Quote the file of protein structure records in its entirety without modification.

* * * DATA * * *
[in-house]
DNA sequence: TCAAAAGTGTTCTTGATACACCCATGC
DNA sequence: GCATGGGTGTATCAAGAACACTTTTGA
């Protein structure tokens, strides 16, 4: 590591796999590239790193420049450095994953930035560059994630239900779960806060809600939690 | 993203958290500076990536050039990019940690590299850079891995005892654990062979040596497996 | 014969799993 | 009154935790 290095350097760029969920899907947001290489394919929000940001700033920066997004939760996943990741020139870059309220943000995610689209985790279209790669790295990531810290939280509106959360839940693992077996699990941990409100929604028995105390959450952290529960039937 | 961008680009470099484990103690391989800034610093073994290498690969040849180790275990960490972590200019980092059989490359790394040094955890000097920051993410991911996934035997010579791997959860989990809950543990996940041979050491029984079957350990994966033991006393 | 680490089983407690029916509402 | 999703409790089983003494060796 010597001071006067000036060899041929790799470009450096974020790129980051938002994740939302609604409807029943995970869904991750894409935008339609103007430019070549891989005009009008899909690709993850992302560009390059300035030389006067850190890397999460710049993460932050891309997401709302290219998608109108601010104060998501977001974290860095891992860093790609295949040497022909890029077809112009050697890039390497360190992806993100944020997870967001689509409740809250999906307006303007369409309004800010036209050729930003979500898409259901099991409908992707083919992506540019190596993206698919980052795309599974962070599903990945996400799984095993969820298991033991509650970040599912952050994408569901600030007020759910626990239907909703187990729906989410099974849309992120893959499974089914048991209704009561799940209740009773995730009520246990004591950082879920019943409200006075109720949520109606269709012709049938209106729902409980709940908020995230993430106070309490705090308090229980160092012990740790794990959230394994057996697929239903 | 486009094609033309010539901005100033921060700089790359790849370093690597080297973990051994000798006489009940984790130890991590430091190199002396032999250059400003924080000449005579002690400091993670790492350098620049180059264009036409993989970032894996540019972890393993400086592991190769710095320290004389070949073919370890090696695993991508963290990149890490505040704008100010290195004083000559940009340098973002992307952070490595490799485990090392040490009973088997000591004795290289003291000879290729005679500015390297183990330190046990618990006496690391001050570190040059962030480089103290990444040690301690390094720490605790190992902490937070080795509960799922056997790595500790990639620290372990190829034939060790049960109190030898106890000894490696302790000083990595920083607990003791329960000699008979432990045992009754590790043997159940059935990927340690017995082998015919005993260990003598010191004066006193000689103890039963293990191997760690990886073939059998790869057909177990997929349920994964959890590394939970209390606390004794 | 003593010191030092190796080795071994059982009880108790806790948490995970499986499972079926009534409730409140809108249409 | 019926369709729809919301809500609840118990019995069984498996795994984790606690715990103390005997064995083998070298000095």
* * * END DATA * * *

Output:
[in-house]
DNA sequence: TCAAAAGTGTTCTTGATACACCCATGC
DNA sequence: GCATGGGTGTATCAAGAACACTTTTGA
């Protein structure tokens, strides 16, 4: 590591796999590239790193420049450095994953930035560059994630239900779960806060809600939690 | 993203958290500076990536050039990019940690590299850079891995005892654990062979040596497996 | 014969799993 | 009154935790 290095350097760029969920899907947001290489394919929000940001700033920066997004939760996943990741020139870059309220943000995610689209985790279209790669790295990531810290939280509106959360839940693992077996699990941990409100929604028995105390959450952290529960039937 | 961008680009470099484990103690391989800034610093073994290498690969040849180790275990960490972590200019980092059989490359790394040094955890000097920051993410991911996934035997010579791997959860989990809950543990996940041979050491029984079957350990994966033991006393 | 680490089983407690029916509402 | 999703409790089983003494060796 010597001071006067000036060899041929790799470009450096974020790129980051938002994740939302609604409807029943995970869904991750894409935008339609103007430019070549891989005009009008899909690709993850992302560009390059300035030389006067850190890397999460710049993460932050891309997401709302290219998608109108601010104060998501977001974290860095891992860093790609295949040497022909890029077809112009050697890039390497360190992806993100944020997870967001689509409740809250999906307006303007369409309004800010036209050729930003979500898409259901099991409908992707083919992506540019190596993206698919980052795309599974962070599903990945996400799984095993969820298991033991509650970040599912952050994408569901600030007020759910626990239907909703187990729906989410099974849309992120893959499974089914048991209704009561799940209740009773995730009520246990004591950082879920019943409200006075109720949520109606269709012709049938209106729902409980709940908020995230993430106070309490705090308090229980160092012990740790794990959230394994057996697929239903 | 486009094609033309010539901005100033921060700089790359790849370093690597080297973990051994000798006489009940984790130890991590430091190199002396032999250059400003924080000449005579002690400091993670790492350098620049180059264009036409993989970032894996540019972890393993400086592991190769710095320290004389070949073919370890090696695993991508963290990149890490505040704008100010290195004083000559940009340098973002992307952070490595490799485990090392040490009973088997000591004795290289003291000879290729005679500015390297183990330190046990618990006496690391001050570190040059962030480089103290990444040690301690390094720490605790190992902490937070080795509960799922056997790595500790990639620290372990190829034939060790049960109190030898106890000894490696302790000083990595920083607990003791329960000699008979432990045992009754590790043997159940059935990927340690017995082998015919005993260990003598010191004066006193000689103890039963293990191997760690990886073939059998790869057909177990997929349920994964959890590394939970209390606390004794 | 003593010191030092190796080795071994059982009880108790806790948490995970499986499972079926009534409730409140809108249409 | 019926369709729809919301809500609840118990019995069984498996795994984790606690715990103390005997064995083998070298000095």